Glass remains the most widely used primary packaging material for parenterals, but polymeric materials are an option.
Despite the proliferation of new drug delivery systems for parenteral products, glass vials remain the most widely used primary containers worldwide. This trend is expected to continue for several years, with global demand for glass vials projected to rise to $5.7 billion in 2024 (1).
In fact, borosilicate glass has been the primary packaging choice for parenteral products since its development more than 100 years ago due to its excellent barrier properties, chemical resistance, regulatory acceptance, and broad range of applications served.
But glass is not the only choice, especially for sensitive biotech products, and polymeric materials have captured market share in recent years. Polymeric materials offer light weight, shatter resistance, greater formability, tighter tolerances, strong barrier, and chemical compatibility. As a result, plastic packaging is gaining ground with global demand for plastic parenteral vials forecast to grow 7.7% per year to more than $1.6 billion (13.1 billion units) in 2021 (2).
One popular polymeric option, cyclic olefin copolymer (COC), combines formability, break resistance, and light weight with a glass-like transparency. Other polymers such as cyclo-olefin polymer (COP) and polyethylene naphthalate (PEN) offer similar attributes.
“The physical stability as well as the diverse design options make COC an attractive alternative for some drugs,” explains Tom Van Ginneken, global product manager SCHOTT TopPac at SCHOTT Pharmaceutical Systems, a supplier of glass and plastic packaging for parenteral products. Anna Malori, business development manager at Bormioli Pharma, a producer of pharmaceutical primary packaging both in glass and plastic, agrees and predicts, “Some fields of application for COC will be highly sensitive drugs, biotech drugs and vaccines, and high-value drugs such as oncology treatments.”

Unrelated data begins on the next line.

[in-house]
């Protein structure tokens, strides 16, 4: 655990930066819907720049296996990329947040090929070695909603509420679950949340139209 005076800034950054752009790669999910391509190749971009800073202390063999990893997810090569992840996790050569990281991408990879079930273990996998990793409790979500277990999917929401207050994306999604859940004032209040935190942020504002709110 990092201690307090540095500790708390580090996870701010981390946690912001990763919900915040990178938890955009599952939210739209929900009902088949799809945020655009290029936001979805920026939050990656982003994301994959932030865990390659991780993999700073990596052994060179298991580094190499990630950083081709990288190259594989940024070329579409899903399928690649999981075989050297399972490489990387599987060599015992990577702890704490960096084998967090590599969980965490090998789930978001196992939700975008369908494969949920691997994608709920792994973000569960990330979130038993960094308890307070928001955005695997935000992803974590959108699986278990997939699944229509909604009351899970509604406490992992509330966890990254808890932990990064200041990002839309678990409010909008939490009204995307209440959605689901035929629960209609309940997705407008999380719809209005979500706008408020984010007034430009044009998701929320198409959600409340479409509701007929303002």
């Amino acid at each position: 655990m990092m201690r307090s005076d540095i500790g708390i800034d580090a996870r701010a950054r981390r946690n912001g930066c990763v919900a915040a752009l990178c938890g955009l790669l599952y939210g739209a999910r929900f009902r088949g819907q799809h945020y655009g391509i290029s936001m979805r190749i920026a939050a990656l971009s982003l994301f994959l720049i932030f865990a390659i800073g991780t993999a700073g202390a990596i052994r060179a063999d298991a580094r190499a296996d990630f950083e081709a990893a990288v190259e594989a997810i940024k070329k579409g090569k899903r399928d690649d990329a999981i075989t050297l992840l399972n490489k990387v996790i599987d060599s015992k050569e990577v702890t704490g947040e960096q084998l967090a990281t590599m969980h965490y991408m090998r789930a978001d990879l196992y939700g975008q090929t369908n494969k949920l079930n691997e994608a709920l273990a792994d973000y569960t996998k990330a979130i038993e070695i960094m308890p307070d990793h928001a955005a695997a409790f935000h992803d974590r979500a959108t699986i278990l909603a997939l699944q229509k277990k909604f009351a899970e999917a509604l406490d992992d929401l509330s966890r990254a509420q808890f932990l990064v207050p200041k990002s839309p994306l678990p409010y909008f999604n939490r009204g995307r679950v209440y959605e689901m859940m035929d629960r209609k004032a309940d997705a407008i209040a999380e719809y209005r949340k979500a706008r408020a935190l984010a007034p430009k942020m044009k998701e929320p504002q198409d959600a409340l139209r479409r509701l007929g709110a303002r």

With glass and polymers offering advantages and limitations in different scenarios, many factors must be considered to determine the better choice. Commercializing new primary packaging for parenteral products tends to be time-consuming due to the complex regulatory approval procedures that must be followed to adopt a new packaging material. “The regulatory approval process can take years, and that is why each single change in the glass vial configuration may be seen as an obstacle toward the final drug product approval,” explains Malori.
As a result, many producers of glass packaging for parenteral products are leaving glass chemistry unchanged, but they are fine-tuning processes and quality control practices and increasing inspection capabilities to ensure shipment of flawless finished containers.
Malori says: “Each packaging choice should be strictly related to the specific needs and characteristics of the formulation that will be contained inside.” Working in close collaboration, the packaging supplier and drug maker identify the best packaging material and container-closure system for the formulation. Once that decision is finalized, suppliers provide support during the validation process.
Ginneken details the holistic approach: “We consider what we call the three Ps-product, process, and patient. For example, we examine specific requirements for the drug. Does it need a particularly inert packaging? We also look at the process requirements to consider how the product will be integrated into existing manufacturing lines or how to create a low-waste filling process, among others. Lastly, we focus on the patient as we aim to continuously meet the patient’s comfort and needs. Therefore, we study if drug delivery in a home setting is required. If so, the primary packaging must be easy to handle for the patient and work with self-administration devices.”
1. Freedonia, “World Pharmaceutical Packaging Industry Study #3269,” July 2015, p. 73-75.
2. Freedonia, “World Pharmaceutical Packaging Industry Study #3591,” January 2018, p. 66-67.
Hallie Forcinio is Pharmaceutical Technology's packaging editor.